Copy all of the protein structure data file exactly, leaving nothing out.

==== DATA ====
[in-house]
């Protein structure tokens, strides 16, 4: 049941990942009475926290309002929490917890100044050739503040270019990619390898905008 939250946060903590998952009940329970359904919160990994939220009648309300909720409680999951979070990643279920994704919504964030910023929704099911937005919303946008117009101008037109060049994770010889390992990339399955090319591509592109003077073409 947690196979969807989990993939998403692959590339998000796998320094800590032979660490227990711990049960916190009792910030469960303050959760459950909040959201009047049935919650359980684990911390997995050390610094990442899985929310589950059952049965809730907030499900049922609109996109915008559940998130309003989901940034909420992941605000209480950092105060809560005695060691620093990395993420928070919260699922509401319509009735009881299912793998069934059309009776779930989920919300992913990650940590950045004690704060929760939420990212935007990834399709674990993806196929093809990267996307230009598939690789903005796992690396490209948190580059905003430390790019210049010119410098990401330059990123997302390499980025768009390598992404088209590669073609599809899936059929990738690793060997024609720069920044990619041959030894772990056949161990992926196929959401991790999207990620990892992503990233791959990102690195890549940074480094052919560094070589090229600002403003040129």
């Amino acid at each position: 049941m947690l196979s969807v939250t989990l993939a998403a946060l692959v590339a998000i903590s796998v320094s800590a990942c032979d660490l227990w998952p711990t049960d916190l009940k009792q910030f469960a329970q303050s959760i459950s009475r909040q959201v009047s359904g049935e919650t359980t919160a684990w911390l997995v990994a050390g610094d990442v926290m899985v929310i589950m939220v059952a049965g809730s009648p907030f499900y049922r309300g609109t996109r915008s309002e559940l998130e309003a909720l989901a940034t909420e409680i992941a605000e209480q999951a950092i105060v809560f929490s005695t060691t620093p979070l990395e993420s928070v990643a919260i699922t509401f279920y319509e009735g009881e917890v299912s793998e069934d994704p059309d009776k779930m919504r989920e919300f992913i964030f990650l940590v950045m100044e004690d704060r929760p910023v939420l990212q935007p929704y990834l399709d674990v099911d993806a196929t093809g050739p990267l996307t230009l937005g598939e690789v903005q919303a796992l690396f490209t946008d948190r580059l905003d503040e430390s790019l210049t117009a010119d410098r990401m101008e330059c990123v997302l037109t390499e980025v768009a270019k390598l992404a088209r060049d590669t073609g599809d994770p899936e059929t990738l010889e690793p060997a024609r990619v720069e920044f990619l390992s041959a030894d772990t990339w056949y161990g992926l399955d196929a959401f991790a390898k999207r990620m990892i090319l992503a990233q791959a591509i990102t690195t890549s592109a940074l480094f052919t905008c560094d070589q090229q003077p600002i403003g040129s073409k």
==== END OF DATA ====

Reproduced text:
[in-house]
């Protein structure tokens, strides 16, 4: 049941990942009475926290309002929490917890100044050739503040270019990619390898905008 939250946060903590998952009940329970359904919160990994939220009648309300909720409680999951979070990643279920994704919504964030910023929704099911937005919303946008117009101008037109060049994770010889390992990339399955090319591509592109003077073409 947690196979969807989990993939998403692959590339998000796998320094800590032979660490227990711990049960916190009792910030469960303050959760459950909040959201009047049935919650359980684990911390997995050390610094990442899985929310589950059952049965809730907030499900049922609109996109915008559940998130309003989901940034909420992941605000209480950092105060809560005695060691620093990395993420928070919260699922509401319509009735009881299912793998069934059309009776779930989920919300992913990650940590950045004690704060929760939420990212935007990834399709674990993806196929093809990267996307230009598939690789903005796992690396490209948190580059905003430390790019210049010119410098990401330059990123997302390499980025768009390598992404088209590669073609599809899936059929990738690793060997024609720069920044990619041959030894772990056949161990992926196929959401991790999207990620990892992503990233791959990102690195890549940074480094052919560094070589090229600002403003040129």
């Amino acid at each position: 049941m947690l196979s969807v939250t989990l993939a998403a946060l692959v590339a998000i903590s796998v320094s800590a990942c032979d660490l227990w998952p711990t049960d916190l009940k009792q910030f469960a329970q303050s959760i459950s009475r909040q959201v009047s359904g049935e919650t359980t919160a684990w911390l997995v990994a050390g610094d990442v926290m899985v929310i589950m939220v059952a049965g809730s009648p907030f499900y049922r309300g609109t996109r915008s309002e559940l998130e309003a909720l989901a940034t909420e409680i992941a605000e209480q999951a950092i105060v809560f929490s005695t060691t620093p979070l990395e993420s928070v990643a919260i699922t509401f279920y319509e009735g009881e917890v299912s793998e069934d994704p059309d009776k779930m919504r989920e919300f992913i964030f990650l940590v950045m100044e004690d704060r929760p910023v939420l990212q935007p929704y990834l399709d674990v099911d993806a196929t093809g050739p990267l996307t230009l937005g598939e690789v903005q919303a796992l690396f490209t946008d948190r580059l905003d503040e430390s790019l210049t117009a010119d410098r990401m101008e330059c990123v997302l037109t390499e980025v768009a270019k390598l992404a088209r060049d590669t073609g599809d994770p899936e059929t990738l010889e690793p060997a024609r990619v720069e920044f990619l390992s041959a030894d772990t990339w056949y161990g992926l399955d196929a959401f991790a390898k999207r990620m990892i090319l992503a990233q791959a591509i990102t690195t890549s592109a940074l480094f052919t905008c560094d070589q090229q003077p600002i403003g040129s073409k």